When Paul Goodall walks his farm, he has a lot to remember.

As he crosses the hilly pastures, Paul remembers to check his water troughs for overflow, inspect his cattle fence, and monitor the growth of a stand of newly planted trees. On a 600 acre farm, something always needs attention.

But wherever he goes, he can’t help also remembering his father.

Paul Goodall plants a tree sapling with a JMU student volunteer. Photo by Elise Tressel.

“My dad always tried to be a good steward and use the latest soil conservation practices, like contour plowing and crop rotation,” he said of Culton Goodall, who actively farmed the land from the late 1940s into his sunset years. Upon passing away in November 2017, Culton passed the care of the farm to his sons Paul and Joe. “I see what we’re doing with Friends of the Rappahannock as a continuation of what he did.”

Paul gestures to a pond surrounded by a field of new trees, each enclosed in a protective green plastic tube. Paul described the bird activity as “tremendous” and was delighted to see evidence of otter, deer, and fox along the thickly vegetated bank. “None of this would have been possible in its previous condition,” he said.

As recently as last year, this pond along Beahm Town Road in Madison County was a muddy, barren pit, picked clean of vegetation and inhabited only by the cattle that drank, bathed, and defecated in its shallow water. A new barbwire fence now encloses the pond and the surrounding wetland. Under its protection, the 5-acre pondscape has transformed into a lush garden, pin-cushioned with chest-high saplings planted this year by Friends of the Rappahannock volunteers and partners.

Paul follows a trail of hoofprints to a square concrete water trough where the cattle, barred from drinking from the bacteria-laden pond, sip clean and cool water diverted from a nearby well. Paul, a professor of Integrated Science and Technology at JMU, installed the water system and cattle fence last year using an agricultural cost-share provided by Culpeper Soil and Water Conservation District.

Finally, Paul walks down a hill toward the Robinson River, passing through another grove of new tree tubes to a shaded beach. “My brother Joe and I were actually baptized in the river here,” Paul says, pointing to a sandy spot just steps away from a sycamore sapling starting to peek out of its green tube.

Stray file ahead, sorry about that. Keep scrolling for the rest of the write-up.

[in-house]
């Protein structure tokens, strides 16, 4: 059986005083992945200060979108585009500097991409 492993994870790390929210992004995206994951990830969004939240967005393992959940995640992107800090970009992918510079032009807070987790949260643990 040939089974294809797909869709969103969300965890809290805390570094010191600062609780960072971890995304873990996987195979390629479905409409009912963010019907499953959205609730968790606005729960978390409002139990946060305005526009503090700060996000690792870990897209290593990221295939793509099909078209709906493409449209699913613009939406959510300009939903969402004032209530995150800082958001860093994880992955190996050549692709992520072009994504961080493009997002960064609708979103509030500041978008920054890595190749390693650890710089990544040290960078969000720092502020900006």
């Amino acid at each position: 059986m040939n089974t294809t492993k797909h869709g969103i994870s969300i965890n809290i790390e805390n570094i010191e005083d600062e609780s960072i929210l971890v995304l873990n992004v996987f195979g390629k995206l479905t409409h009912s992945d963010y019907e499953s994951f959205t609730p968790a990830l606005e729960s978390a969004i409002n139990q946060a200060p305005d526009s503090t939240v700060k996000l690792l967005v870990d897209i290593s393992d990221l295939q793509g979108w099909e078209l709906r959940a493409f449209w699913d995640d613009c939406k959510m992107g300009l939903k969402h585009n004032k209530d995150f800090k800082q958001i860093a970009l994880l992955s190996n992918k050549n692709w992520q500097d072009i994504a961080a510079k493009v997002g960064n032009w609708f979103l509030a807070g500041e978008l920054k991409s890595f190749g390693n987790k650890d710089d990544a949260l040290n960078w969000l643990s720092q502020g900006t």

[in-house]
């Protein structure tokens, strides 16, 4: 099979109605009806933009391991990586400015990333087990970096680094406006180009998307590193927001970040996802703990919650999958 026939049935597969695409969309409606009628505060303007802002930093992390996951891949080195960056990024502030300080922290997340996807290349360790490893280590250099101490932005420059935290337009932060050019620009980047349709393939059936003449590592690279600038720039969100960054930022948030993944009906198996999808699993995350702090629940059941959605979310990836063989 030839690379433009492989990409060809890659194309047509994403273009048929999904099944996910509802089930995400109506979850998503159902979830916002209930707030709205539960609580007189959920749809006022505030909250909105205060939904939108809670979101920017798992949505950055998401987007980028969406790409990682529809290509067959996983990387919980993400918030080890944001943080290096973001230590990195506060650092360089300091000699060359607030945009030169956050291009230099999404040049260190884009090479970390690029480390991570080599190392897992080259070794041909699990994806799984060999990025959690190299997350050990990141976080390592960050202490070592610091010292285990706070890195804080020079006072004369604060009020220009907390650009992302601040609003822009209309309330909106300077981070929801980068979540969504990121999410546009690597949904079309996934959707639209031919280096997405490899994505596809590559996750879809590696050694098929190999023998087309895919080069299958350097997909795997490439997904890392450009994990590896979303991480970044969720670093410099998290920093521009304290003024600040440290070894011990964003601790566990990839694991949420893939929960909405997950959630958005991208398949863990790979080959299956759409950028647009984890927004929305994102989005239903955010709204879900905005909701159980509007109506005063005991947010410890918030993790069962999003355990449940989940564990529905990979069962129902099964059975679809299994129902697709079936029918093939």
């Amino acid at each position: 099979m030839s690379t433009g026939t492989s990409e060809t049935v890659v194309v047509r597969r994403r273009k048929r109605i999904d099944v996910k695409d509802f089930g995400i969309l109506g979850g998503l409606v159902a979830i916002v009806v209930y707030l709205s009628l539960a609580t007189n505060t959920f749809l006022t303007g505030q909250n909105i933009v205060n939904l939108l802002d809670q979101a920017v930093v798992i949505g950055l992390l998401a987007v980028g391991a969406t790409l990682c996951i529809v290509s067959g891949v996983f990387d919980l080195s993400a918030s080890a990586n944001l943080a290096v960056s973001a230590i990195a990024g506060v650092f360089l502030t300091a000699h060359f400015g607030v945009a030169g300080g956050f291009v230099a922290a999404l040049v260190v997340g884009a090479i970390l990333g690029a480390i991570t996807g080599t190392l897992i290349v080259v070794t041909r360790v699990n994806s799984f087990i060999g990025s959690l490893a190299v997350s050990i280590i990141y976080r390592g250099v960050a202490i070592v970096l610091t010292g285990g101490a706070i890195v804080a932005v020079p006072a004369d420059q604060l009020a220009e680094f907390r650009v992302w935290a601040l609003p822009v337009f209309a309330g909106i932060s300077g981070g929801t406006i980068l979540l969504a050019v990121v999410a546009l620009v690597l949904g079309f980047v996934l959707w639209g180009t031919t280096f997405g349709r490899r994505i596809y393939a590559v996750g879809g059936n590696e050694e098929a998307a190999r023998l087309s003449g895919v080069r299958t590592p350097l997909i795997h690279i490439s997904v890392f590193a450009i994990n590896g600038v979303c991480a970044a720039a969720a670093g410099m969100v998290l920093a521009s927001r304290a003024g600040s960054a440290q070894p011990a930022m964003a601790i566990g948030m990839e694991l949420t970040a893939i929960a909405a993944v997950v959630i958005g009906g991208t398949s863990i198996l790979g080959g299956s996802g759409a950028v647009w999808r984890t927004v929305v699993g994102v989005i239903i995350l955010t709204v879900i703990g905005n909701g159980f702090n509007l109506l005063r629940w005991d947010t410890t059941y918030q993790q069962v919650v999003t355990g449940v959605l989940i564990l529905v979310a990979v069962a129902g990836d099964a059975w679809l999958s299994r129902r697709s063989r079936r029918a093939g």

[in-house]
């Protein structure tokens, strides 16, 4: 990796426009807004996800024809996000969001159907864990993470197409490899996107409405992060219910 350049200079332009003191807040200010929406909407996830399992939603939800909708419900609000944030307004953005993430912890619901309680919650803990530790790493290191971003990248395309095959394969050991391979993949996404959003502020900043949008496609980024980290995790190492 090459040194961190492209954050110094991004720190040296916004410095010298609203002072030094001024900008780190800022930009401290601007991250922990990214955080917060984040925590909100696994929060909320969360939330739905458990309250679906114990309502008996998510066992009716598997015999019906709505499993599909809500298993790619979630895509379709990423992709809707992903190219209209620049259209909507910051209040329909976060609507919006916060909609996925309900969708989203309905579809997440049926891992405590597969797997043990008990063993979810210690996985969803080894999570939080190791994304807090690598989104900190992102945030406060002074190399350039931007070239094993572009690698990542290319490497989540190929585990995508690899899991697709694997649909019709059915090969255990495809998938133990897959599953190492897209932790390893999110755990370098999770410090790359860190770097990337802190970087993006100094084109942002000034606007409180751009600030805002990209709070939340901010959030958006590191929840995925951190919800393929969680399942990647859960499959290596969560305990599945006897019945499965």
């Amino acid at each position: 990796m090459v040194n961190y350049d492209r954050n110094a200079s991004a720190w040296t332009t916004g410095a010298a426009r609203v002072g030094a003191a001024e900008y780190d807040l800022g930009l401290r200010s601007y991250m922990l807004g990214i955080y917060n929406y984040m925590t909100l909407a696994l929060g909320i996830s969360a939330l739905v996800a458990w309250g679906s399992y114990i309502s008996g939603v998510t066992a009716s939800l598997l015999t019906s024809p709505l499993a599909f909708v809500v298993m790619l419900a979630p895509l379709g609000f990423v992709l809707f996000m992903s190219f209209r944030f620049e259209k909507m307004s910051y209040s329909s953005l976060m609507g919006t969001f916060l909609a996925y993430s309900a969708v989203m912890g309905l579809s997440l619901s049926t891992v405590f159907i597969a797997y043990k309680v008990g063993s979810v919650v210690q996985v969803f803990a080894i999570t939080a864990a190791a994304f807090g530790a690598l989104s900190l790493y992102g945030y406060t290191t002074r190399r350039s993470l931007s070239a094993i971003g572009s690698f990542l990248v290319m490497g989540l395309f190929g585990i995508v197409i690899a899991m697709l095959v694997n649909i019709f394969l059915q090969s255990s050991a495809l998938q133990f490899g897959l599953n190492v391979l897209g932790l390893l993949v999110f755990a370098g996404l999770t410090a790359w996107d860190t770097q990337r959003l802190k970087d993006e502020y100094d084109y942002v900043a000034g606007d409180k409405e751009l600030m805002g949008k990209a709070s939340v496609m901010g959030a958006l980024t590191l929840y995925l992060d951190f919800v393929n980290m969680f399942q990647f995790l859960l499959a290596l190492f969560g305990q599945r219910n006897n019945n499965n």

Paul’s grandfather, Joseph Goodall, originally purchased the property around 1900 and later passed it to his son Culton, who began raising his young family there. The brothers grew up swimming and fishing the Robinson, which was frequently the site of family picnics and gatherings.

Wetsel Middle School Teacher Devin Milbourne plants trees with his students at the Goodall farm. Photo by Elise Tressel.

In spring 2018, Friends of the Rappahannock (FOR) assisted the Goodalls by planting over 3,700 new native trees and shrubs on the property, helping establish 16 acres of new forest and covering nearly a mile of river, pond, and stream frontage with new riparian forest buffers. “This is the single largest planting project in FOR’s 33-year history,” said Bryan Hofmann, FOR programs manager.

As they mature, the new riparian forest buffers will filter runoff, absorb pollutants, reduce erosion, and help shade and nourish the water, providing numerous benefits to the water quality and habitat of the Rappahannock River system.

Approximately 1,200 of the trees were planted by volunteers, including 108 students bussed from five schools throughout the Rappahannock watershed. In between planting shifts, the students took turns touring the property with Paul and sampling river water with an FOR educator.

Paul and Joe made sure to join the students on all three planting days. “Getting to share this with young people was just the icing on the cake for us,” Paul said.

“I think dad would be very pleased with what we’re doing here.”

 

Adam Lynch, Restoration Coordinator

This project is part of the Headwaters Stream Initiative, which is a partnership between Friends of the Rappahannock and Piedmont Environmental Council, in conjunction with the Virginia Department of Forestry and local Soil and Water Conservation Districts. This program is made possible by grants from the National Fish and Wildlife Foundation, Virginia Department of Forestry, the Chesapeake Bay Trust, and contributions from numerous other partners.